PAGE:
Pollsters who failed to predict the size of John McCain's victory in Tuesday's New Hampshire primary--and the narrowness of Bill Bradley's defeat--are not hanging their heads, but they are scratching them.
"We're all saying, 'What the hell happened?' " said Andy Smith, director of the University of New Hampshire's Survey Center.
Though only one of six day-by-day tracking polls failed to predict the winners--American Research Group had Texas Gov. George W. Bush beating McCain--none foresaw the margins of victory. Going into the Republican primary, McCain led Bush in New Hampshire by no more than 12 percentage points in those polls. McCain ended up with an 18-point win.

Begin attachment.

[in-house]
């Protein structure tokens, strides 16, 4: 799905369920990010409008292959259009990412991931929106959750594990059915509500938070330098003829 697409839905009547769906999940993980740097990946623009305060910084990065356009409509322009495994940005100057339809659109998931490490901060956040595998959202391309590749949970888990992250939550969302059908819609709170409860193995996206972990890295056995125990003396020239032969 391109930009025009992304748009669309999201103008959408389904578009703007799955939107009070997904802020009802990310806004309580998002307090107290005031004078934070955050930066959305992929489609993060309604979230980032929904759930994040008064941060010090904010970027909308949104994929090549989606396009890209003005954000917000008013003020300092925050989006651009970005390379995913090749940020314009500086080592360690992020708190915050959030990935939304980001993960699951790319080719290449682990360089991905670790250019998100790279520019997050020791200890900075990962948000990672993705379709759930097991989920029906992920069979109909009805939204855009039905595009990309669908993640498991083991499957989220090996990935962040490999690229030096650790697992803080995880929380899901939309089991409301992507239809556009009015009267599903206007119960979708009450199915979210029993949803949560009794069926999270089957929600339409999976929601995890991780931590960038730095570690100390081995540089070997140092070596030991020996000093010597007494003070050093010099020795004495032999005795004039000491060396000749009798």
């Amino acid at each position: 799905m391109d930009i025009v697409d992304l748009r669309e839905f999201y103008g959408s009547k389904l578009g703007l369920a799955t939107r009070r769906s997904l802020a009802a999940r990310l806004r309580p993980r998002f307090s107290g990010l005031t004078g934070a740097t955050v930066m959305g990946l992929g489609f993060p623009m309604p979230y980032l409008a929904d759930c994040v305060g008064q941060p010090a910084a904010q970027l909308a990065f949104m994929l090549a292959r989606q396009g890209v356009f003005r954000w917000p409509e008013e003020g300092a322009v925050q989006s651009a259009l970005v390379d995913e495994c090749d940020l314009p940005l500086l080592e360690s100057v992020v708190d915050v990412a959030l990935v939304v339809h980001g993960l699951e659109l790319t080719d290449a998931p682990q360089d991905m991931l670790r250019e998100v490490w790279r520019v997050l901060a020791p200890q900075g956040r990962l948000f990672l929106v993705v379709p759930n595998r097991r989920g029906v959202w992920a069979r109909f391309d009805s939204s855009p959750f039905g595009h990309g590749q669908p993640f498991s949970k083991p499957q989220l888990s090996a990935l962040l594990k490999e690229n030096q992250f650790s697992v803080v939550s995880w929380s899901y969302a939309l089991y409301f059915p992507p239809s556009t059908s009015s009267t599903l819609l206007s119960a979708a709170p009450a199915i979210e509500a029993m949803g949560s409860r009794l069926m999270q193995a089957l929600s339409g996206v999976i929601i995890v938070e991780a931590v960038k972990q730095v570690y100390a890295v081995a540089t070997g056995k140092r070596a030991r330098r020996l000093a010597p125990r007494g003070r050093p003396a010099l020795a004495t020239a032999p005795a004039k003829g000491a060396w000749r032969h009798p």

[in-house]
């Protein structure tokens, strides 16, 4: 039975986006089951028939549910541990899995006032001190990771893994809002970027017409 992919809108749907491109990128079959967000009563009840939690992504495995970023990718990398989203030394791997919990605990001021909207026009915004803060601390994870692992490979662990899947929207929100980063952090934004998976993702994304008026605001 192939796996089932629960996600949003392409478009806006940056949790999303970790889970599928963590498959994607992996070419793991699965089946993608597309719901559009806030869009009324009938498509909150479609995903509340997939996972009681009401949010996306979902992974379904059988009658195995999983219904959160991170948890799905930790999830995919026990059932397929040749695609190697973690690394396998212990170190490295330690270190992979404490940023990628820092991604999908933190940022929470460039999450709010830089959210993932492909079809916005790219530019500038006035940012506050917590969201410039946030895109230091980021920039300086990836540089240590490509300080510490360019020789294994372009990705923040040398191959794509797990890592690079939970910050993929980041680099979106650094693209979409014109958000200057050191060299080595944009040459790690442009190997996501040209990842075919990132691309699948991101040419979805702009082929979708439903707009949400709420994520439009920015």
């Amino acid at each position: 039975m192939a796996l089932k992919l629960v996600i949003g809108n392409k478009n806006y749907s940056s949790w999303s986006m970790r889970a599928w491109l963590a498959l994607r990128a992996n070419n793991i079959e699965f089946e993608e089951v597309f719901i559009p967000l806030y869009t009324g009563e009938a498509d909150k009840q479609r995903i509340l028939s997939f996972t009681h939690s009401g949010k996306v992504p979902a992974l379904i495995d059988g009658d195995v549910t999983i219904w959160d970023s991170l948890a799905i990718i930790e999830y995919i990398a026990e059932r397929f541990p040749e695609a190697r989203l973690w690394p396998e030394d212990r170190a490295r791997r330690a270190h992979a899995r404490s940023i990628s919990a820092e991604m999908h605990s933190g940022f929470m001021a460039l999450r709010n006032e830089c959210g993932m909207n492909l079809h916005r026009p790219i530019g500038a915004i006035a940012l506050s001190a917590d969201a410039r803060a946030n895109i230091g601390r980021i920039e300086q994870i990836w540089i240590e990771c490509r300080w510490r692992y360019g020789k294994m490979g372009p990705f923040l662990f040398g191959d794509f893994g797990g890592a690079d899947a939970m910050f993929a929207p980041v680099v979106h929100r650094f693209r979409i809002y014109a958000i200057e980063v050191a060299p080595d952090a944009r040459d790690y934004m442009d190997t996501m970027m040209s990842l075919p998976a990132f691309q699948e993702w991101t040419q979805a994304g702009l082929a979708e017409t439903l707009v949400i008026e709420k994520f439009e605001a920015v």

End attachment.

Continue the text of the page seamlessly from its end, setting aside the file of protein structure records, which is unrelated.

On the Democratic side, Vice President Al Gore had a 16-point lead over Bradley in one poll and averaged just under a 10-point edge among six polls. Gore ended up beating the former New Jersey senator by only 4 percentage points.
The surprising margins, pollsters say, resulted from higher-than-expected turnout among New Hampshire's independent voters and voters who were undecided until primary day strongly favoring insurgents McCain and Bradley. Why those factors failed to turn up in the tracking polls has pollsters like Smith reconsidering their formulas.